Ruth Baumann


Knocked off the feet I carved to replace the first feet I was knocked off.
Really. That kind of a year. That kind of a life, the subtitles to my
imaginary movie reading, over & over, Why do you forget that it’s all
Some people preach external hope but they aren’t the ones
I can listen well to. One says, The surest way to go insane is to expect life to not hurt
& I build tiny temples in my ears. I notice how bad I am at exhaling,
& a fortune cookie tells me, If you don’t have talent, put in effort. I think
maybe the promised land is just being the kind of person I can look back on
& not wholly regret. A friend explains the parable of how people are like
an endless procession of candles. The trick is that we are not the wax,
but the fire. So I pray: let me tend my fire. So I pray: let me tend my fire.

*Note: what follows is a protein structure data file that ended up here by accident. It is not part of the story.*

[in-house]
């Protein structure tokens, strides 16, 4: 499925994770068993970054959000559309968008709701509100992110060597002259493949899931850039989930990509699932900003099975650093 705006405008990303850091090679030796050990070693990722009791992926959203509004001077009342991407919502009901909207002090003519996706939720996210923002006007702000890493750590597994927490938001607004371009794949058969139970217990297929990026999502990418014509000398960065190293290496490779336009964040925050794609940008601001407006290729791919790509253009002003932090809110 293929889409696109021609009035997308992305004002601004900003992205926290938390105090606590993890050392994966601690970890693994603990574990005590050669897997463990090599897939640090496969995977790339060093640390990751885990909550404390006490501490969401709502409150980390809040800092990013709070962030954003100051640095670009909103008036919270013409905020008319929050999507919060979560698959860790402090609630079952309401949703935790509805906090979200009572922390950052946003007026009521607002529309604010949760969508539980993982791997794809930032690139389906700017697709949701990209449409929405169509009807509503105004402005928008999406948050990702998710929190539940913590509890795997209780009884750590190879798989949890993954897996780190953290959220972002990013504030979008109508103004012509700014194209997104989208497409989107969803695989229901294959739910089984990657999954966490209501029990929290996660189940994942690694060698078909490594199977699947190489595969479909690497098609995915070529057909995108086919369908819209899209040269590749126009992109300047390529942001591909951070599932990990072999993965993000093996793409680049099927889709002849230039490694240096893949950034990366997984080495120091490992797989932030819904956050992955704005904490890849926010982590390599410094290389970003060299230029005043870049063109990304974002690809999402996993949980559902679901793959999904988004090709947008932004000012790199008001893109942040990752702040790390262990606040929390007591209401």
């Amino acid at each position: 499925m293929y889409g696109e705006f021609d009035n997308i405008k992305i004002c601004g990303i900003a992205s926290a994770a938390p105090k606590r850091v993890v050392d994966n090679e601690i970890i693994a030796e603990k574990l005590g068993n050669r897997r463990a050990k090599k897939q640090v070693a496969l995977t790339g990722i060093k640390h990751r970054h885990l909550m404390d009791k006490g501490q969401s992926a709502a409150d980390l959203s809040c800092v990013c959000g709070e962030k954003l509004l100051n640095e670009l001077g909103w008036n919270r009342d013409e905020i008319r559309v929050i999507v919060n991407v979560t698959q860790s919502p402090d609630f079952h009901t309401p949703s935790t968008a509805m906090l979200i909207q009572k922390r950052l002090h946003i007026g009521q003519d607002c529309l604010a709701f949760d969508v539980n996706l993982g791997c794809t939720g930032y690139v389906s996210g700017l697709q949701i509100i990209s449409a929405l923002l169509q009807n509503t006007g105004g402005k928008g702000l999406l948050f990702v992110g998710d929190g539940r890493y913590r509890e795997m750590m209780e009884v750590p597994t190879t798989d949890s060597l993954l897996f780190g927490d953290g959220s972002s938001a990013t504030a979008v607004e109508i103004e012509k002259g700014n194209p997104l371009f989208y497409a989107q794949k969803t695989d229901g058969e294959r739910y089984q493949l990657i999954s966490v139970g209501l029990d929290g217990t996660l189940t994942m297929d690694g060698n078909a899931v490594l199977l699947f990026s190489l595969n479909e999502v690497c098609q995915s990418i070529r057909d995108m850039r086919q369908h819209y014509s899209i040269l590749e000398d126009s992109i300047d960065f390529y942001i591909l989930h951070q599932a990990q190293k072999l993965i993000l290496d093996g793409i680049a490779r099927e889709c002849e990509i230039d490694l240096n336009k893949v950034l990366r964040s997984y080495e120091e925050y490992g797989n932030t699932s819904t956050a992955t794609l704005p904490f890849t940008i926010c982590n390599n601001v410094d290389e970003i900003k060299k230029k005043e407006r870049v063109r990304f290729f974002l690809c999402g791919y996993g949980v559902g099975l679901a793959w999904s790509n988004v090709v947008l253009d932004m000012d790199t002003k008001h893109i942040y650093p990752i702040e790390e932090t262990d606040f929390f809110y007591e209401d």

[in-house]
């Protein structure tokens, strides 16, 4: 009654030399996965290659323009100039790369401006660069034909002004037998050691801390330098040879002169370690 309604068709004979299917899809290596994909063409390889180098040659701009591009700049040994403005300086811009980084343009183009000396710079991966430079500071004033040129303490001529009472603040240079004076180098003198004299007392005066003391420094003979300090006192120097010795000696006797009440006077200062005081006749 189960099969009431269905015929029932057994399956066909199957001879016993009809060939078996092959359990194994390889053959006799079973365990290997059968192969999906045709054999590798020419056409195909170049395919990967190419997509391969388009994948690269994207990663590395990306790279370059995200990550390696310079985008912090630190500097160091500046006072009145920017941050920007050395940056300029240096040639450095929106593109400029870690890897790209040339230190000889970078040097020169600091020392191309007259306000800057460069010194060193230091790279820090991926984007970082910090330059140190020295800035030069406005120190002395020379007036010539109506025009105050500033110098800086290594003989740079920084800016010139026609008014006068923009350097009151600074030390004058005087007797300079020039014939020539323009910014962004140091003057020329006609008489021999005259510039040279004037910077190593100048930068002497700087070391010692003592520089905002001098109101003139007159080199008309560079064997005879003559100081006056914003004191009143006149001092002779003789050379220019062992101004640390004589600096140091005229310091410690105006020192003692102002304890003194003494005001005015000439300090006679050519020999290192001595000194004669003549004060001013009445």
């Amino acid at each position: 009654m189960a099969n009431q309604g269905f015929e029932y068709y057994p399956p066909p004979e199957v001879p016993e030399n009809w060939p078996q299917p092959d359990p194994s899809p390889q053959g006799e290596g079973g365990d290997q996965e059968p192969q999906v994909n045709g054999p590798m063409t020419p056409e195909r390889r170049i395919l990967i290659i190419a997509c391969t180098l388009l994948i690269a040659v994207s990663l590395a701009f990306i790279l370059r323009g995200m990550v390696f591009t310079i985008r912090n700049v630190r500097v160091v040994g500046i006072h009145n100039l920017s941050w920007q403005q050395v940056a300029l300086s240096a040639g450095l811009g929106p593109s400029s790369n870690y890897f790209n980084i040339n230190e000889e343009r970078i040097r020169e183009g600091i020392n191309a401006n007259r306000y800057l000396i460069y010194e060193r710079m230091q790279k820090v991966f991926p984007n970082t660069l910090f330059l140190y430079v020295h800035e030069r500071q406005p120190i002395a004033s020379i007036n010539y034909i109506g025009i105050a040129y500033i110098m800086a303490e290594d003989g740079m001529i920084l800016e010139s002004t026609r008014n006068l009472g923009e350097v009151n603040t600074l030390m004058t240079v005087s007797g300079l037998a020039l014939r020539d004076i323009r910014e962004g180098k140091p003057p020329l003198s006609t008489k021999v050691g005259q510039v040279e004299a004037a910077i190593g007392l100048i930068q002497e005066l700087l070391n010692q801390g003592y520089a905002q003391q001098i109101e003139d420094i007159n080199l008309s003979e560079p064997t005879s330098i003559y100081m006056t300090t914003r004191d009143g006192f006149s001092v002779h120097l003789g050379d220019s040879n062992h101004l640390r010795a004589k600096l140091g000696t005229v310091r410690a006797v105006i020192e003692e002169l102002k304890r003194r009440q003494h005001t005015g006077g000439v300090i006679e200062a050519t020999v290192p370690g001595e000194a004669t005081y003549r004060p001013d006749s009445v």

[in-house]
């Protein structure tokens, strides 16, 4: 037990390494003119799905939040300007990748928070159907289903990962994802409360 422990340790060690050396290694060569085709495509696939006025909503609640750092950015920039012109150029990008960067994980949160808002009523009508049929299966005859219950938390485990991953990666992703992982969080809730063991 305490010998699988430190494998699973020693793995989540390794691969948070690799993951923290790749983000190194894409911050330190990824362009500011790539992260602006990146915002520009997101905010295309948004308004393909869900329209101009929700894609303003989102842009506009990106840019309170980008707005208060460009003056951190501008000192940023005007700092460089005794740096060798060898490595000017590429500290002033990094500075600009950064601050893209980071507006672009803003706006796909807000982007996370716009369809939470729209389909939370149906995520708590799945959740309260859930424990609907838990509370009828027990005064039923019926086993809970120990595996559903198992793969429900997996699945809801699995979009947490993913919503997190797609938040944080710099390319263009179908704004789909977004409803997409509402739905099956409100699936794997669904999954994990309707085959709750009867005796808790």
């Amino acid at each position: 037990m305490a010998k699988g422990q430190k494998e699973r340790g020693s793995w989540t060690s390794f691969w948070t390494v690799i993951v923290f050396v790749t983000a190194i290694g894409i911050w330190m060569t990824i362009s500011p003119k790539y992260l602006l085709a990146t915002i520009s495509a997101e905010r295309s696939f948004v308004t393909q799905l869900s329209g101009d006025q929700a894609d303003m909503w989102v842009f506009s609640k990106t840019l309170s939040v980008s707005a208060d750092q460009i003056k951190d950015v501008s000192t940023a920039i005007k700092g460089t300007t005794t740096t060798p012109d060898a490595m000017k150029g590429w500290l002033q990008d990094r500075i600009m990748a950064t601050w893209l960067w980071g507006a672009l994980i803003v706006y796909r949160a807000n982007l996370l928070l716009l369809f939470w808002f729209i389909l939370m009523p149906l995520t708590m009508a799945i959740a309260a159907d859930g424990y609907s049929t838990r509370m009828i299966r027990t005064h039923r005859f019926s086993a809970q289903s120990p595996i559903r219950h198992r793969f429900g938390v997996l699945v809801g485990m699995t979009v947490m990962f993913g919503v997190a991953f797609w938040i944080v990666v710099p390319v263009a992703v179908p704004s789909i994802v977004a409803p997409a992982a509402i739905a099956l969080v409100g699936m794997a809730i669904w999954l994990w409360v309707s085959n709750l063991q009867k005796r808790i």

On the mornings without too much sunlight, I listen for the rocking horse in my heart. I am borne from a flurry & I respect that. But: there’s a place where the soul grows still as a windless summer pond. I always think it has to do with men but it doesn’t. If I ask nicely enough, I’ll listen to myself, & begin the sweet climb from breath to slower breath.

Ruth Baumann is the author of Thornwork (2020, Black Lawrence Press) & Parse (2018, Black Lawrence Press). She is also the author of five chapbooks. She teaches in prisons. More can be found here.